“Bad Ronald” (1974, Warner Archives Collection) Taunted for the umpteenth time, awkward, fantasy-minded teenager Ronald Wilby (Scott Jacoby) lashes out at his tormentor – a little girl, to add insult to injury – and accidentally kills her. Fearing that the police won’t sympathize with her odd duck of a son, Ronald’s over-protective mother (Kim Hunter) seals him up into a spare bathroom – and promptly dies, leaving her son’s fragile imagination to fester and warp as a new family (led by Dabney Coleman and Pippa Scott) moves into what they believe is a vacated house, unaware of the resident lurking in the walls. Though the premise suggests an exercise in prurient voyeurism, this TV-movie – a frequently cited title in discussions of how frightening telefilms from ’70s could be – manages to be unsettling, pathetic and tragic, especially when Ronald becomes fixated on the family’s daughters (Cindy Fisher and real-life siblings Cindy and Lisa Eilbacher). Based on a novel by Jack Vance, which was toned down considerably by writer Andrew Peter Martin and director Buzz Kulik. Warner Archives’ Blu-ray offers a sparkling new HD transfer.
“Molly” (2017, Artsploitation Films) Seeking fresh thrills for his gladiatorial fights – in which combatants are drugged into psychosis and then set loose in a pit – post-apocalyptic strongman Joost Bolts sends his followers in search of the titular teenaged heroine (Julia Batelaan), whose reputation as a fearsome combatant is belied by her diminutive, bespectacled presence. That Molly turns out to be far more dangerous than expected is the high point of this relentlessly energetic Dutch sci-fi fantasy, which works best when laying out seemingly insurmountable obstacles for Batelaan to overcome (the best of which is a multi-tiered industrial location that most run-and-gun video games would kill for) with a mix of impressive physicality and pure gumption. If “Mad Max: Fury Road” made you wish for more tough female heroines, “Molly” should be your cup of adrenaline. Artsploitation’s Blu-ray includes commentary by directors Colinda Bongers and Thijs Meuwese and a making-of featurette.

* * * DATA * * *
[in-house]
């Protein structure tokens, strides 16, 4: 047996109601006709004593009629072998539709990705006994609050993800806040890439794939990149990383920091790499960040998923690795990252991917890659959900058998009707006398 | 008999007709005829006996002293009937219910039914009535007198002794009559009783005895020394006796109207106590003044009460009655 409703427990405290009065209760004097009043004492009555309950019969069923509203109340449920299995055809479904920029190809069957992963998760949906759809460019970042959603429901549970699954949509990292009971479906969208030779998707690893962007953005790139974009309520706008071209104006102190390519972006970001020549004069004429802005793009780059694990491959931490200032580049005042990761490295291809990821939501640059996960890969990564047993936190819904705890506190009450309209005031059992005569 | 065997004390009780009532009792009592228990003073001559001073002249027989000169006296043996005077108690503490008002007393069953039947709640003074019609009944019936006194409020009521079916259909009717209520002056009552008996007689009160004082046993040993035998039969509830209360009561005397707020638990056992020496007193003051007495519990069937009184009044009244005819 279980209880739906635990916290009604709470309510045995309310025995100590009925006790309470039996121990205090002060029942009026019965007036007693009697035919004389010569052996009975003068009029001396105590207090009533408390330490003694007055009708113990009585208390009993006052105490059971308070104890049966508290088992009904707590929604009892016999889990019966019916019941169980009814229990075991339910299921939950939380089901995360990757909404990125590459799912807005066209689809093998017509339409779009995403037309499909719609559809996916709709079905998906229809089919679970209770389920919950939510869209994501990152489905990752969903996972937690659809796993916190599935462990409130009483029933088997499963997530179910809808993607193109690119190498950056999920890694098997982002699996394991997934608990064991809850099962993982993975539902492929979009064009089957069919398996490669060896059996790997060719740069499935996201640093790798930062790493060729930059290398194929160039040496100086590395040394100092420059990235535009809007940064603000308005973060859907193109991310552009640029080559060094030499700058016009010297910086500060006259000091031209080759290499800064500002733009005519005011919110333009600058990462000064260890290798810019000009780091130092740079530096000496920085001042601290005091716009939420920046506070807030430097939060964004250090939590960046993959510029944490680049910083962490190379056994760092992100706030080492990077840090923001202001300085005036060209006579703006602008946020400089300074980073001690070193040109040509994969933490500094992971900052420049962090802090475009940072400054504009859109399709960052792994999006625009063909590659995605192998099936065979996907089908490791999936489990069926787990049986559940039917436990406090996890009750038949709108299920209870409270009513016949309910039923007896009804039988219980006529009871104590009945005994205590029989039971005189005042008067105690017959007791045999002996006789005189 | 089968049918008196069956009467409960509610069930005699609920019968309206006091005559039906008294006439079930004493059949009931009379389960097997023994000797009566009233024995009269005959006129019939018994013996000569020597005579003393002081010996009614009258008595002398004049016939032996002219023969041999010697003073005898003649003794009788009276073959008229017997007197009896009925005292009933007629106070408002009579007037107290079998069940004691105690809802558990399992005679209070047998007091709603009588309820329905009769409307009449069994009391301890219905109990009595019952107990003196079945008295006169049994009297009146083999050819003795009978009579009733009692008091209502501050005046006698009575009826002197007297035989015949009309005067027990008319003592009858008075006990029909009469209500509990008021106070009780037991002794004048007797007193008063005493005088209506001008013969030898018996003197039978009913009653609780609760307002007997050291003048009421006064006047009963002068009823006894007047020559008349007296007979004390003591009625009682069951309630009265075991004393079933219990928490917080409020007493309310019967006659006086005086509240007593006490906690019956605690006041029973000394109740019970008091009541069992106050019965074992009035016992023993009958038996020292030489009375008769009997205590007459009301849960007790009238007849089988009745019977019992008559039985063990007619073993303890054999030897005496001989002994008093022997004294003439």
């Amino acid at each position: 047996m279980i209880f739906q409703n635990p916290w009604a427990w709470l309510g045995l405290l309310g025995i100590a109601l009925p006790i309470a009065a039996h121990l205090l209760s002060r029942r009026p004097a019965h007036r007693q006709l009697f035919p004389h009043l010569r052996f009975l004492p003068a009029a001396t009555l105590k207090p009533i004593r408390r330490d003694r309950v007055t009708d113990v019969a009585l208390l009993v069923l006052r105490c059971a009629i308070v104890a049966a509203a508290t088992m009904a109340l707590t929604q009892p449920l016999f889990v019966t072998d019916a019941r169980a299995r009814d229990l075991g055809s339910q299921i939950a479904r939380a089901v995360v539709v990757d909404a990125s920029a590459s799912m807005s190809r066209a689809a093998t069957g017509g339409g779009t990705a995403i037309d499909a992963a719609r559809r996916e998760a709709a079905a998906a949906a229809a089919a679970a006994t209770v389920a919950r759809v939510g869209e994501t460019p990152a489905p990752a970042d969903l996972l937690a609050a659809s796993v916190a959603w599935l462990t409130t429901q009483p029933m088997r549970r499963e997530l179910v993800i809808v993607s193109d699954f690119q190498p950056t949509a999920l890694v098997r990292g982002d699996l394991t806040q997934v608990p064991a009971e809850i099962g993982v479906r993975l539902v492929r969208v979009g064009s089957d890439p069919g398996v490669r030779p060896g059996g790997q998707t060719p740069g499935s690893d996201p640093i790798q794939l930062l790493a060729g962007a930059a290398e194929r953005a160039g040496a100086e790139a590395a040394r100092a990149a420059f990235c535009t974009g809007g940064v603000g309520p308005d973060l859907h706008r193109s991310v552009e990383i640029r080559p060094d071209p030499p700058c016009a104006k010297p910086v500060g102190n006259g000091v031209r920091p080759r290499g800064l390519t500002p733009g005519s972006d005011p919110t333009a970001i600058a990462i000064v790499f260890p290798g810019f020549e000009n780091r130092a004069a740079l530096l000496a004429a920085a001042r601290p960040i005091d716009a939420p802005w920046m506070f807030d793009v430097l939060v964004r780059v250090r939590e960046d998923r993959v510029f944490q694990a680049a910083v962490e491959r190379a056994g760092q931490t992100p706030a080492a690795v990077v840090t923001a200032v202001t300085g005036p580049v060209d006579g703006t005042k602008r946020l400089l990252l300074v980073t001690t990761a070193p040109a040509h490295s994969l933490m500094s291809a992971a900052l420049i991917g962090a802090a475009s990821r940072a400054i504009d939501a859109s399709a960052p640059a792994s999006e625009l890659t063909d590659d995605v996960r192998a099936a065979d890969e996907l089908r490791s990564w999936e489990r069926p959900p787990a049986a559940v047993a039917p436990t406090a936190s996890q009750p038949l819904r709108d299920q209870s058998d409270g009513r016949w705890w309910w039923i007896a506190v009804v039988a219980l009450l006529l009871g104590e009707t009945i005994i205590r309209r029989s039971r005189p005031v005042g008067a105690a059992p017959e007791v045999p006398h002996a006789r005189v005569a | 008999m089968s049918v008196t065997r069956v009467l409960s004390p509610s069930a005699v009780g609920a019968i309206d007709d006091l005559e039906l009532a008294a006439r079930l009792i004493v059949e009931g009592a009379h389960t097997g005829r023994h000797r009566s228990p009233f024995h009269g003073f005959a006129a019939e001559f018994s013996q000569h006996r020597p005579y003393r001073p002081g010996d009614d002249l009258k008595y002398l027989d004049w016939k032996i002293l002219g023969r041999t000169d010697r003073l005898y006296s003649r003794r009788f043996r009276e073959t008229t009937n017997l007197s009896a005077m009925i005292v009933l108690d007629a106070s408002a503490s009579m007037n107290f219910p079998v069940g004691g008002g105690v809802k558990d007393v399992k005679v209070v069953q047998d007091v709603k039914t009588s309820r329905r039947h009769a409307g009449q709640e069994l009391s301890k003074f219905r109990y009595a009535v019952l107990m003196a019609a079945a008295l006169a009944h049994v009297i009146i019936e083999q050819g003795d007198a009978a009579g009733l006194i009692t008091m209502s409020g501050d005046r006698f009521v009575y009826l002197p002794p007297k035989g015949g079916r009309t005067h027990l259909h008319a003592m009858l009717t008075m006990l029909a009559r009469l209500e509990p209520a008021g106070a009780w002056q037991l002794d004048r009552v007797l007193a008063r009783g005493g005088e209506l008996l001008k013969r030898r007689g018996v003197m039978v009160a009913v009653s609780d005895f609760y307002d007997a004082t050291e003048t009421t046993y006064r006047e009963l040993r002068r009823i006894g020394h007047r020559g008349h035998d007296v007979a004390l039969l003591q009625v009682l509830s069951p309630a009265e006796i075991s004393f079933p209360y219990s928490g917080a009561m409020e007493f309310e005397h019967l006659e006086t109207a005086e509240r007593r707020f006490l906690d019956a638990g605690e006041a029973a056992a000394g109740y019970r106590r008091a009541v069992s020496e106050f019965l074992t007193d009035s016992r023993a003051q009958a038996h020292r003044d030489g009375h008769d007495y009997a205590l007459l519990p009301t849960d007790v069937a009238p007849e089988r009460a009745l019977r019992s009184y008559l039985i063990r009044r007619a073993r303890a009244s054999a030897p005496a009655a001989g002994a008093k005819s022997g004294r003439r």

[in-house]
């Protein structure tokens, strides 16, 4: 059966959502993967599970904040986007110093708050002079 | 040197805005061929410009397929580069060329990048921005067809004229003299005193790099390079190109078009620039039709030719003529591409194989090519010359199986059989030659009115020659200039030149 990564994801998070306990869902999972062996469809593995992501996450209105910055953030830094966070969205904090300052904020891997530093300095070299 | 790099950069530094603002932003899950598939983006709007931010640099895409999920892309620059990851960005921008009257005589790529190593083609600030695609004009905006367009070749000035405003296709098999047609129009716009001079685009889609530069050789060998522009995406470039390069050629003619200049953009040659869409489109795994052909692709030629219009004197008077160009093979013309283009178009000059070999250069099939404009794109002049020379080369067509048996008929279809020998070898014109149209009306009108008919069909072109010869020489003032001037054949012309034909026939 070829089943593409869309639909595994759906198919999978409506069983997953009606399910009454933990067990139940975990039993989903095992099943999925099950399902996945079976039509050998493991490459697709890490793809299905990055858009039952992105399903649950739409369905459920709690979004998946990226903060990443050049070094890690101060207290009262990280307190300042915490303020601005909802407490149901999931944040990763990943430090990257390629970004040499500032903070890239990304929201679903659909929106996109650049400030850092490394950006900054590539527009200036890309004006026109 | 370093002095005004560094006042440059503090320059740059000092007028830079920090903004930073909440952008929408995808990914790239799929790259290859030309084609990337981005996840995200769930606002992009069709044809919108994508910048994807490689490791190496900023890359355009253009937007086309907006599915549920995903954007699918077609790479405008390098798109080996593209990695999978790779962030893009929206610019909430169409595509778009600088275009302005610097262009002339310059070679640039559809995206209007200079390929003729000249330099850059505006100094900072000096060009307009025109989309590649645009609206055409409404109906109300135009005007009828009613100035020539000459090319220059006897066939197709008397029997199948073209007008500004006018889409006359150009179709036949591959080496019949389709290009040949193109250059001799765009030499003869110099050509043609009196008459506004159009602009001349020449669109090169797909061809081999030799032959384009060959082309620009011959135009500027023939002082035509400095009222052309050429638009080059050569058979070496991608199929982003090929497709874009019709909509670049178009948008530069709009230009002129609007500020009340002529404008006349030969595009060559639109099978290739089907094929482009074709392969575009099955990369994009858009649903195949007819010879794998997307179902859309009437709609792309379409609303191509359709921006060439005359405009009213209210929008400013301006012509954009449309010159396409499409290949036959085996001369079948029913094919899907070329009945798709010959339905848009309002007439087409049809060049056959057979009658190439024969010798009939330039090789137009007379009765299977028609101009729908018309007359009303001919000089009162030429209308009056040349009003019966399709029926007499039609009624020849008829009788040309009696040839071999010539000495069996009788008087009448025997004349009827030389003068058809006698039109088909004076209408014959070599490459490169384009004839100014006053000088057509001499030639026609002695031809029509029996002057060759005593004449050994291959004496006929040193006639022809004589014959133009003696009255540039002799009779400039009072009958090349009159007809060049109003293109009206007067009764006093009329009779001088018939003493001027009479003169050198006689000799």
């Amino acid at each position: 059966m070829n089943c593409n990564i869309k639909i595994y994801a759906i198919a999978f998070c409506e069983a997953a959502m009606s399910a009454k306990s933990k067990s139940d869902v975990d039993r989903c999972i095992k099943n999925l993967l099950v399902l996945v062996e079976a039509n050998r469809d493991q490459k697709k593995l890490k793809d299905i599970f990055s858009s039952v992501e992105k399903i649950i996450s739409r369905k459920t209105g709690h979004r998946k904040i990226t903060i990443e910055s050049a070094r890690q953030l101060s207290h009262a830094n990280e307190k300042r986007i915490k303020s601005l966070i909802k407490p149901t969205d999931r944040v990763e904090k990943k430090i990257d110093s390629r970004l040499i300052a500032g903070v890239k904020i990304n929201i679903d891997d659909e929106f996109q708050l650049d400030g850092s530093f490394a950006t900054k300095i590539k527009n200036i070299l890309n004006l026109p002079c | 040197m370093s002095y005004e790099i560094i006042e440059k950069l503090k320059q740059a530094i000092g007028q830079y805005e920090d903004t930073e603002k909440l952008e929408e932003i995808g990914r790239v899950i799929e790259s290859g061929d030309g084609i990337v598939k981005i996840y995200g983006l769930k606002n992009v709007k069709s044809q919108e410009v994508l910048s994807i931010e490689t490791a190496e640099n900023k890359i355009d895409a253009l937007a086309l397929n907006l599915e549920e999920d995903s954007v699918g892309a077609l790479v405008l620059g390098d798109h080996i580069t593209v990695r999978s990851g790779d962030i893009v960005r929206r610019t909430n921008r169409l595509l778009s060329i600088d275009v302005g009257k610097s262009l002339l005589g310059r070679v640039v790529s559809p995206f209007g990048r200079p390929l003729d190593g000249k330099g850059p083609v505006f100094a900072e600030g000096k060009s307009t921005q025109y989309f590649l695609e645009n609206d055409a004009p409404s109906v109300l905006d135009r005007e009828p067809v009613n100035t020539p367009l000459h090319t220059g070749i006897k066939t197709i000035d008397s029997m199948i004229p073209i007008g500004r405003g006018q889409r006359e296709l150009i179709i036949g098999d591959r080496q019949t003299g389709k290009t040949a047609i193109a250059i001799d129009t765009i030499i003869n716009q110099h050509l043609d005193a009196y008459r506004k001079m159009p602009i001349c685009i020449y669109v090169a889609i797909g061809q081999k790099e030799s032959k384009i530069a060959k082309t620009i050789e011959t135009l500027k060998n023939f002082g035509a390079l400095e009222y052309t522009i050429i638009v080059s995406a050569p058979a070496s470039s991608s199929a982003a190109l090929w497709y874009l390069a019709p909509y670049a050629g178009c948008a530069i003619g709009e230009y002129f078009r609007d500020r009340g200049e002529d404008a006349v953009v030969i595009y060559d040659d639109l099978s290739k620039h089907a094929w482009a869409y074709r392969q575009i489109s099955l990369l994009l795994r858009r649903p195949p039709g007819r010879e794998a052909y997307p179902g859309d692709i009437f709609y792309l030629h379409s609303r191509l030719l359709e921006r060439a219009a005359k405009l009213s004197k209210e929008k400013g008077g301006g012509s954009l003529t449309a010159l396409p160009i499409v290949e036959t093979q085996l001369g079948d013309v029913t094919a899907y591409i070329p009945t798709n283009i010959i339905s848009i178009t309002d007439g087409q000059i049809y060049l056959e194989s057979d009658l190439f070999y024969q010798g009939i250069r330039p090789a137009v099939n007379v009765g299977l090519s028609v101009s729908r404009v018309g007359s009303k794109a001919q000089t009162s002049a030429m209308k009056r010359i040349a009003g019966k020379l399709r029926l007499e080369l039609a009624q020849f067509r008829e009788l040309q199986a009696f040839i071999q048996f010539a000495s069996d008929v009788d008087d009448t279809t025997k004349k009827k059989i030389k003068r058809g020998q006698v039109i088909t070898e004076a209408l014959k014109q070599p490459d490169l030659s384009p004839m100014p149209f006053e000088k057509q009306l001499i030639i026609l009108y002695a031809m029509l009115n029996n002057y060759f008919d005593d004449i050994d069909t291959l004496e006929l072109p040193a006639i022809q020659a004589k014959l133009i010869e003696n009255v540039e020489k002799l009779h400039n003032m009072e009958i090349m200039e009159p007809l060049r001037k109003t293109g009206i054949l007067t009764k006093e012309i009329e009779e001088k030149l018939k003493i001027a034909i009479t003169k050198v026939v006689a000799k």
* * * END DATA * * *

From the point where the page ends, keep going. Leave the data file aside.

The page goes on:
“Mara” (2018, Lionsgate) Criminal psychologist Olga Kurylenko must determine why Rosie Fellner has strangled her husband in his sleep, though she insists that the murder is the handiwork of Mara (monster du jour Javier Botet of “Mama” and “[REC]” infamy), a demon who visits the guilty during sleep paralysis (and from whose name we derive the word nightmare). Kurylenko’s investigation brings her in contact with a sort of support group for insomniacs targeted by Mara, and eventually, through her own childhood issues, with the monster itself; director Clive Tonge doesn’t plumb the inherent creepiness of sleep paralysis to the degree of Rodney Ascher’s hair-raising 2015 documentary “The Nightmare,” and if his characters and script are pure cardboard – especially the jittery group members – he at least turns up the gas whenever Mara makes an appearance. Lionsgate’s Blu-ray includes a making-of featurette.
And “Blood and Black Lace” (1964, VCI) gets another Blu-ray/DVD release, this time from VCI: Mario Bava‘s morbid thriller, about a masked killer stalking the decadent employees of a high-end fashion house, helped to not only set the tone and look of the giallo – the ultra-violent, Hitchcock-influenced strain of European horror-suspense films in the 1960s and 1970s – with its grisly murders, saturated color palette and obsessive psychology, but also wielded considerable influence over the stalk-and-slash subgenre in the 1980s and beyond. VCI’s two-disc set includes a new 2K restoration taken from the original film elements, an isolated track for Carlo Rustichelli’s marvelously overripe score, and commentaries by three top-notch historians – Kat Ellinger, David Del Valle and C. Courtney Joyner – and ports over a lengthy interview with American ex-pat star Cameron Mitchell filmed for Del Valle’s ’80s-era public access show and U.S and Italian trailers (and main titles) from VCI’s previous DVD release.